By JEFF MEYERS
---- — PLATTSBURGH — Check, clean and dry.
Those are some of the most important steps boaters can take to reduce the potential for spreading aquatic invasive species from one body of water to another.
Mark Malchoff from the Lake Champlain Sea Grant recently gave a presentation on the invasive species that have already entered Lake Champlain and those that are on the horizon and pose a definite threat of entering the lake basin.
“We are an incredibly mobile society,” Malchoff told those in attendance.
He described the “check, clean and dry” process boaters should use to look for unwanted plants and animals clinging to their boats and trailers or hiding in their live wells or water bilges.
“If people did this, we would solve 90 percent of the overland vector” in transporting unwanted pests.
DRAIN AND DRY
An initial inspection of the boat or trailer upon leaving the water can pinpoint obvious hitchhikers. Many boat launches across the region have disposal sites for aquatic plants that are removed from boats and trailers.
Boaters should also drain live wells and bilges before leaving the boat-launch area. Any unwanted bait should be placed in the trash, not in the water body.
Many area car-wash companies now offer space for boaters to clean their boats and trailers before returning home, officials said. Then, leaving the boat at a location where it can totally dry before the next excursion will complete the removal of most hidden hitchhikers.
“This is a very appropriate topic,” said Dave Robinson of the Champlain Power Squadron, a group of local boating enthusiasts that hosted Malchoff’s presentation. “We, as boaters, are involved in this invasive-species topic, and we can do a lot in terms of prevention.”
Malchoff reviewed several important differences between native and non-native species and between nuisance and invasive species.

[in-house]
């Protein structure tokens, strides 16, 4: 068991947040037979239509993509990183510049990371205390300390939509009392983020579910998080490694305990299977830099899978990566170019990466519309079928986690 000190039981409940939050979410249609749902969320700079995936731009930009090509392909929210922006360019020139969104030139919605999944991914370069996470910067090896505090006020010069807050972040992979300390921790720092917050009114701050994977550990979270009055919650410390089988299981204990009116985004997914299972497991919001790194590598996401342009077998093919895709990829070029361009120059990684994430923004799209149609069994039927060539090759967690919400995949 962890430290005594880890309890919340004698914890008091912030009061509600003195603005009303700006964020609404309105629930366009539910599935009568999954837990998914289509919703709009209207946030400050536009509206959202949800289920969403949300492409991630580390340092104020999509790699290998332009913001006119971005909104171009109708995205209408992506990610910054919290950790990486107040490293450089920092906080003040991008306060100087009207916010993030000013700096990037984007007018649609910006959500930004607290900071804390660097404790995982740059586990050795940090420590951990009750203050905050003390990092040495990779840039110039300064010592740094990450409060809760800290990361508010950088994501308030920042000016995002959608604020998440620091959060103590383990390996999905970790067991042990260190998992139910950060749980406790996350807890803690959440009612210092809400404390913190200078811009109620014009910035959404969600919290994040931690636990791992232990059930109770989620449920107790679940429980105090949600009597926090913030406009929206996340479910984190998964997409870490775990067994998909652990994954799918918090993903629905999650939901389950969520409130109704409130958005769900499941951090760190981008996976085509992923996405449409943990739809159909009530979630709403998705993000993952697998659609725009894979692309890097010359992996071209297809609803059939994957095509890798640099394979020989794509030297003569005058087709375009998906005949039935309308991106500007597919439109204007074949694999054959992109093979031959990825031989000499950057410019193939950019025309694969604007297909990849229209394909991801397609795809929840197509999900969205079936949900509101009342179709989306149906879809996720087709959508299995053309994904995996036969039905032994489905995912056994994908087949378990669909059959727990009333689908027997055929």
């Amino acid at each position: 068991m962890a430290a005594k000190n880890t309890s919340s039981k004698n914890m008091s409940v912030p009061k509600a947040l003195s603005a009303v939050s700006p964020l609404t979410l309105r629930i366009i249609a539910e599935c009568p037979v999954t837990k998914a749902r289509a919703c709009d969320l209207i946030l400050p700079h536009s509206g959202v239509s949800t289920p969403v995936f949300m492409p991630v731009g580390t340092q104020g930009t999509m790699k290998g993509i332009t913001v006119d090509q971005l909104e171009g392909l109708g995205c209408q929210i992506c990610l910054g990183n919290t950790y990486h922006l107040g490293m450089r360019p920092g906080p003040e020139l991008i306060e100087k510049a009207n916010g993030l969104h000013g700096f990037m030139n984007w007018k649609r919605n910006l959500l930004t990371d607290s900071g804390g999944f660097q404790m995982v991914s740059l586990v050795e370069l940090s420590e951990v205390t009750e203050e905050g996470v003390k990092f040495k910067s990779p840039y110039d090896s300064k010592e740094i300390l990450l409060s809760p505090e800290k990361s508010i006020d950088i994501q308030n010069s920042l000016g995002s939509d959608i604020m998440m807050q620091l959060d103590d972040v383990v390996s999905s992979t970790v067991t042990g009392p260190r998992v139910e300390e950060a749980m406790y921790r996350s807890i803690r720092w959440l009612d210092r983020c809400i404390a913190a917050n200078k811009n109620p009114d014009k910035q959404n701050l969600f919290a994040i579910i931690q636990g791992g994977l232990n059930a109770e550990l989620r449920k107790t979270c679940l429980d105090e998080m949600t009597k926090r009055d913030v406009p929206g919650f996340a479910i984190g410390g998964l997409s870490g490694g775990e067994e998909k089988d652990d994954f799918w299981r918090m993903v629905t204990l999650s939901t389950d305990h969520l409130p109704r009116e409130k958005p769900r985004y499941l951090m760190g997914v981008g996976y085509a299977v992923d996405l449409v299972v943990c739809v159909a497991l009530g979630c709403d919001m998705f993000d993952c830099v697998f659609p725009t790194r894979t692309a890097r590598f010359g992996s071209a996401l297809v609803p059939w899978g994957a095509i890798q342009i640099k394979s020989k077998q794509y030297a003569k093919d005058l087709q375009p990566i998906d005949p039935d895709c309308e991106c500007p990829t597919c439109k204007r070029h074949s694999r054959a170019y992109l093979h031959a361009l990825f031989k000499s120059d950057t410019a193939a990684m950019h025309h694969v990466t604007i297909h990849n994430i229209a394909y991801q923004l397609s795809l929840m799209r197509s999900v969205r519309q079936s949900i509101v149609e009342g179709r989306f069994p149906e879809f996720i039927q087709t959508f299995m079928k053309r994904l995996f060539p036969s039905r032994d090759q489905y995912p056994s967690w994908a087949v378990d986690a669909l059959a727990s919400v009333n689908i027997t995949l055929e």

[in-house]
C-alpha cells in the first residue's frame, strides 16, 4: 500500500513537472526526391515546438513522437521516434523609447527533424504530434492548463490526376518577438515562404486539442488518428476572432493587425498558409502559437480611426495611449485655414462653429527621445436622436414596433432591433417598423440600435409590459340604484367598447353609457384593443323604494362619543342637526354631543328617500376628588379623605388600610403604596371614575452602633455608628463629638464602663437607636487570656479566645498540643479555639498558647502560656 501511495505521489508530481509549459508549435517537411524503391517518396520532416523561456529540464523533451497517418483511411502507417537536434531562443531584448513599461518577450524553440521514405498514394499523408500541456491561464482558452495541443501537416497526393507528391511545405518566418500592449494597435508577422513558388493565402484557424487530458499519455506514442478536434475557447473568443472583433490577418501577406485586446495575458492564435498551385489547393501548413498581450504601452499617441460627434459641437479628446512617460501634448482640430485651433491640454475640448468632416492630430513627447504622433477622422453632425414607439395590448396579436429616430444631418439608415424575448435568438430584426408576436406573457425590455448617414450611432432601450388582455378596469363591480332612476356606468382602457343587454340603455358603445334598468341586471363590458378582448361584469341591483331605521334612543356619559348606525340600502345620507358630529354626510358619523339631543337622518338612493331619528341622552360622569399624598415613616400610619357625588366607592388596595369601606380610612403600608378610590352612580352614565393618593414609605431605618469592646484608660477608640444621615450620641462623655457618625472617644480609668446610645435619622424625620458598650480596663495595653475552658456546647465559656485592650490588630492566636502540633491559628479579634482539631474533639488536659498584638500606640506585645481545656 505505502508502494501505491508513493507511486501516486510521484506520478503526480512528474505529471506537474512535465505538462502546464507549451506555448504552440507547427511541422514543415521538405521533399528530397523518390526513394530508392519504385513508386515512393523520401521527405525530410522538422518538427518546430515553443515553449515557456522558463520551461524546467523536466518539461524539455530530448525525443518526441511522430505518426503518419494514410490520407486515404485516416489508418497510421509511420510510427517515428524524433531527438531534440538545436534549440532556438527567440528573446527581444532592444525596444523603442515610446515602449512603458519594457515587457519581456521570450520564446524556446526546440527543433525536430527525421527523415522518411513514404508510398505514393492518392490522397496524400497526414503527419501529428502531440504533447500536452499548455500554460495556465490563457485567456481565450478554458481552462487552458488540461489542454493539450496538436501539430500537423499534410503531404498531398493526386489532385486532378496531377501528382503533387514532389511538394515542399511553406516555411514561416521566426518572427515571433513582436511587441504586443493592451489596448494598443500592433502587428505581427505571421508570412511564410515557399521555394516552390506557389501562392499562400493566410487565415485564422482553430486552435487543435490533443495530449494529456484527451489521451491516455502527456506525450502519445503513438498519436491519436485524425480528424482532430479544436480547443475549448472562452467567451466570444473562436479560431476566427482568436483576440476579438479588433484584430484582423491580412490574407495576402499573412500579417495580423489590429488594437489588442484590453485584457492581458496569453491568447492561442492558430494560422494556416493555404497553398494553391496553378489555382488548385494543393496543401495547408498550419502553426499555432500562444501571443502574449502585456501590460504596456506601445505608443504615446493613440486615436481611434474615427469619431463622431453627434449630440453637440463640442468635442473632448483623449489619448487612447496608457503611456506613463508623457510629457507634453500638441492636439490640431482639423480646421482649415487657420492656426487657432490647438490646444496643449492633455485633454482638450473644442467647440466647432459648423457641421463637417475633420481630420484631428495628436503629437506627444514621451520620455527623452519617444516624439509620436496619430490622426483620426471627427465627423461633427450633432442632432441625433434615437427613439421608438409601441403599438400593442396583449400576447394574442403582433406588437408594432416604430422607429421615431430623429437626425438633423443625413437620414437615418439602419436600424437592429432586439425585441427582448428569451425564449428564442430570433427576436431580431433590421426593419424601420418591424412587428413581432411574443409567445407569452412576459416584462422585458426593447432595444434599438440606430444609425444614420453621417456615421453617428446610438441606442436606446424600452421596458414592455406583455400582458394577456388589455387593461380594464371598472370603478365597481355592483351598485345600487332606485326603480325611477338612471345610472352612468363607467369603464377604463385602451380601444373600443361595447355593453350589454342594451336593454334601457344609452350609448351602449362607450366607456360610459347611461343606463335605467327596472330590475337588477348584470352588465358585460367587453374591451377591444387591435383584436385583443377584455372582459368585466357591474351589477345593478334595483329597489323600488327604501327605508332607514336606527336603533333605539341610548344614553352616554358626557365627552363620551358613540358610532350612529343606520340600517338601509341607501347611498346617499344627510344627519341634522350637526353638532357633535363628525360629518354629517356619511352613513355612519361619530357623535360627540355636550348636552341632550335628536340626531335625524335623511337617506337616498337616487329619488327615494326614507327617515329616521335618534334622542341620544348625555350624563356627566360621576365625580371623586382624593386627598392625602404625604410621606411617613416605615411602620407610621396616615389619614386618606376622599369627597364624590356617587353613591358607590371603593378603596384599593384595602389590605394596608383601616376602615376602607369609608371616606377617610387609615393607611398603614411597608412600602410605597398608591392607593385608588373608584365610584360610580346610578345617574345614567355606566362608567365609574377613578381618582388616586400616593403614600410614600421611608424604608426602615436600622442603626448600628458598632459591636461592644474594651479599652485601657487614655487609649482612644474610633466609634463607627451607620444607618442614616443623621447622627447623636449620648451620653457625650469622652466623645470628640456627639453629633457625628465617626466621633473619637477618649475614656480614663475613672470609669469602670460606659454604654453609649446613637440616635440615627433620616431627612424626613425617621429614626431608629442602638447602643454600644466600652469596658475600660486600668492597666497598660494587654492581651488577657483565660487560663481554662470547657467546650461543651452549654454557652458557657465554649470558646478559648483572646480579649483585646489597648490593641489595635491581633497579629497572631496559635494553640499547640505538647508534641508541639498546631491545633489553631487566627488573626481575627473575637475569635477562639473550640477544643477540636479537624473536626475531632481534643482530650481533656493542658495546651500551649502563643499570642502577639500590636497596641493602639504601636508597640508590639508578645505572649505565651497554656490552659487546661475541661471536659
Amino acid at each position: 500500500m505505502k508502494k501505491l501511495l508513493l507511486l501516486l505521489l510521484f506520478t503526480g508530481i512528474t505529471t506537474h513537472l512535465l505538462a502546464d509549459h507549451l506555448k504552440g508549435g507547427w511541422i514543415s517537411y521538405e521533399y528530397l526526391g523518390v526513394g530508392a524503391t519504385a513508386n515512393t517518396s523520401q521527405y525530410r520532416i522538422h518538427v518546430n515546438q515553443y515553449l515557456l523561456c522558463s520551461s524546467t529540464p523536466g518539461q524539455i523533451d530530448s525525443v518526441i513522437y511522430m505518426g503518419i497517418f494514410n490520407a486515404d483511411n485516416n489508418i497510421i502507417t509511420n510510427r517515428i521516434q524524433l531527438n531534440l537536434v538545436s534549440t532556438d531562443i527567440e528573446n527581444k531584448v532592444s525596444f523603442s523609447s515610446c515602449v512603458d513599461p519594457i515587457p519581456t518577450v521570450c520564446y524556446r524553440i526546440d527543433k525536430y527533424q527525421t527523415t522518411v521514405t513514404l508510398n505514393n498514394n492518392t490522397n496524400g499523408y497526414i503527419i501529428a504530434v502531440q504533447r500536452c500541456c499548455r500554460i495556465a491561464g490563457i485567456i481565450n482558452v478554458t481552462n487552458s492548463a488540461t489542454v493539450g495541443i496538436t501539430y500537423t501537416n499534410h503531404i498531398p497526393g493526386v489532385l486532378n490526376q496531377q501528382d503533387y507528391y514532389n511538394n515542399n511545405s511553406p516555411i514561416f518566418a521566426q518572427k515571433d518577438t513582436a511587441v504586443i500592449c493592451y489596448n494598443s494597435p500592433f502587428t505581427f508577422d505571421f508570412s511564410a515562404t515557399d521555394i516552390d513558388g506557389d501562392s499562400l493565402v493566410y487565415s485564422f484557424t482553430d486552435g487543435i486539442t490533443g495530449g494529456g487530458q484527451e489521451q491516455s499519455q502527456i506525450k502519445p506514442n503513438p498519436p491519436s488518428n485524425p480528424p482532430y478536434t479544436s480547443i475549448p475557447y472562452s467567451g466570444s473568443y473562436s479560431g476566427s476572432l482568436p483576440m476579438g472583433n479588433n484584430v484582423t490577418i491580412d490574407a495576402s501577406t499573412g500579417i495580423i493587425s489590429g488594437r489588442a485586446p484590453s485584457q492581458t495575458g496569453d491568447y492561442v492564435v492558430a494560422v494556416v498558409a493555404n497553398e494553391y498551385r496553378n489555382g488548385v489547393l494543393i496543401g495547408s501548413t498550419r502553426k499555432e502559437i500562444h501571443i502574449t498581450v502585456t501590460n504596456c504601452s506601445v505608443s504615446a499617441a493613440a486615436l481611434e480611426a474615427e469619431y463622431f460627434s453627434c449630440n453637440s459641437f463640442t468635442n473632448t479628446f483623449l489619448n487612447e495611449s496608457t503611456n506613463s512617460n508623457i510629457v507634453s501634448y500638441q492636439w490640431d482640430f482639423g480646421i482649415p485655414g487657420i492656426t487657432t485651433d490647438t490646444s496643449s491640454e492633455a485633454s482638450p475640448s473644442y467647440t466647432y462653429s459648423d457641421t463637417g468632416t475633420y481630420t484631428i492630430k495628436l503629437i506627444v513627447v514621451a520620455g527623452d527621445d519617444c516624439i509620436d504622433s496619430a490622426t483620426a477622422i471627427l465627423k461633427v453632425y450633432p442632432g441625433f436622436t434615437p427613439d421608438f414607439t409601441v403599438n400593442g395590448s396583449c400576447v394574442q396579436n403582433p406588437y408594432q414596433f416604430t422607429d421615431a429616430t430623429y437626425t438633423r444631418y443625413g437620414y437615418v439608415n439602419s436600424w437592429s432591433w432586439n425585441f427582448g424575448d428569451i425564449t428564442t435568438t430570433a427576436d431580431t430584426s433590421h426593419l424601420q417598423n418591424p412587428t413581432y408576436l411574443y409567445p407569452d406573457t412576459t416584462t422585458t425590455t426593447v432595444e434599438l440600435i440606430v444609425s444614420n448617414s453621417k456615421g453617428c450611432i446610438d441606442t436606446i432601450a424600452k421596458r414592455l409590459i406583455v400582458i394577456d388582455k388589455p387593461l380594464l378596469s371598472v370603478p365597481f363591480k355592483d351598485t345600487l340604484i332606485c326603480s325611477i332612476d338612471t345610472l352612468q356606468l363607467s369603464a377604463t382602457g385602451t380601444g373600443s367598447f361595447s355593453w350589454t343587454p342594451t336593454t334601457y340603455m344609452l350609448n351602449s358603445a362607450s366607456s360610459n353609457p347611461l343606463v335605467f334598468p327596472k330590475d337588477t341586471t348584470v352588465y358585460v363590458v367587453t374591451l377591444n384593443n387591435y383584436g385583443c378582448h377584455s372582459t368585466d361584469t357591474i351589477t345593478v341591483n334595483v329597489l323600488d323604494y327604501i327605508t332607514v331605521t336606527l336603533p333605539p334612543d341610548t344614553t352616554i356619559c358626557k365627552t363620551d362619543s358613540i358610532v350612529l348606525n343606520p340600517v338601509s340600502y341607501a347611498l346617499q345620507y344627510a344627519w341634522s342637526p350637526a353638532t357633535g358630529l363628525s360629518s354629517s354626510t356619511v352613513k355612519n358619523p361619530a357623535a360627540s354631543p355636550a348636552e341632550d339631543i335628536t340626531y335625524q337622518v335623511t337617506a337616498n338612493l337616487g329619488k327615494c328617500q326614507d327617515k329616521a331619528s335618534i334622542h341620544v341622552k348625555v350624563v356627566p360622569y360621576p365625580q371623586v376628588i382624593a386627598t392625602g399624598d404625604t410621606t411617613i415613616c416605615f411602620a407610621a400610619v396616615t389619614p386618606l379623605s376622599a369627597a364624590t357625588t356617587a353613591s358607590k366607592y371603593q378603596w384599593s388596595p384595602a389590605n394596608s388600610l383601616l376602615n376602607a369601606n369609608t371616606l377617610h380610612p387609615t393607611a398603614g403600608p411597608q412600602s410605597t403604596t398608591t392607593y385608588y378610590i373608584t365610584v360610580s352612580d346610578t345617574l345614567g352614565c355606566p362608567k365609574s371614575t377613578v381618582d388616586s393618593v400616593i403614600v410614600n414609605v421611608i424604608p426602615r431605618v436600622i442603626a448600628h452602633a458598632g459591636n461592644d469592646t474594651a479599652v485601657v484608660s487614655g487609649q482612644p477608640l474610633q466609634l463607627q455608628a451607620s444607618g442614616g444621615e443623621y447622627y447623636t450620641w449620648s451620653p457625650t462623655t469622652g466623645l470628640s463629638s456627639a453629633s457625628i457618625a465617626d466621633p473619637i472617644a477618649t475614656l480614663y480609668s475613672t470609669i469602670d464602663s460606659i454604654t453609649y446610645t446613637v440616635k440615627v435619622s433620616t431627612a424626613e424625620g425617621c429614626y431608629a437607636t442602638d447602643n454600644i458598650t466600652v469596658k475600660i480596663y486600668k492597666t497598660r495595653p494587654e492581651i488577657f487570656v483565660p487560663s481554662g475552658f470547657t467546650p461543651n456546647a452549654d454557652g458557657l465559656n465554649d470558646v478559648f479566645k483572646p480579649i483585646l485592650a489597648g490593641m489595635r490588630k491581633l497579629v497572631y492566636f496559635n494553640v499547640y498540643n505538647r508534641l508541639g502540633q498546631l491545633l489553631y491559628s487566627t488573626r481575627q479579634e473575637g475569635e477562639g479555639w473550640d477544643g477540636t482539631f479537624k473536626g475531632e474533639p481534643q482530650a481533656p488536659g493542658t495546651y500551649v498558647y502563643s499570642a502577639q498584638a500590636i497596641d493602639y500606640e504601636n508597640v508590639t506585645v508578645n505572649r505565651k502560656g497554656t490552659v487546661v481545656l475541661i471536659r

Many plants and animals may cause a nuisance to boaters and other recreational users, but invasive species actually impact the environment and threaten native species, he explained.
Invasive species typically have no natural predators and reproduce rapidly once established in a river, lake or pond. They will typically out-compete native species for food and often produce toxins that are deadly to the native species.
Boats provide a common form of transportation for invasives, but they also move into new areas through gardening — the sale of purple loosestrife, for example — and when set free from home aquariums or released through illegal stocking, Malchoff said.
“Sometimes it’s intentional; sometimes it’s unintentional,” he said. “Releasing small bait in New York and Vermont is illegal, but it still goes on.”
NUMBER OF SPECIES
Lake Champlain is currently home to 49 exotic species, including such invasives as zebra mussels, water chestnuts and Eurasian milfoil.
By contrast, more than 180 exotic species can be found in the Great Lakes, 87 in the St. Lawrence River and 91 in Hudson River — all water bodies that have physical connections with Lake Champlain.
“We’re relatively low in comparison because there’s not as much through traffic (in Lake Champlain),” Malchoff said, referring to the ocean vessels that enter those other water bodies.
“We’re trying to maximize that to our advantage” in keeping new species from entering the lake basin.
ON THE LOOKOUT
Malchoff reviewed several lesser-known species that have found their way into Lake Champlain, including white perch, rudd and tench, which are fish species that have already impacted local fish populations.
The Asian clam is an invasive species that surrounds Lake Champlain but has not yet been identified in the lake. Officials are asking the public to keep an eye on the mollusk, which looks more like a fresh-water clam than the zebra mussel.
Asian clams populate sandy areas and can be devastating to water-intake pipes once they colonize an area.
Spiny water fleas, bloody red shrimp and round gobies are also knocking on Lake Champlain’s door and could become invasive species here soon, Malchoff noted.
“We can stop this stuff,” he said of the public’s ability to make a difference in curbing the movement of invasive species.
“It may involve some changes in behavior but not huge changes.”
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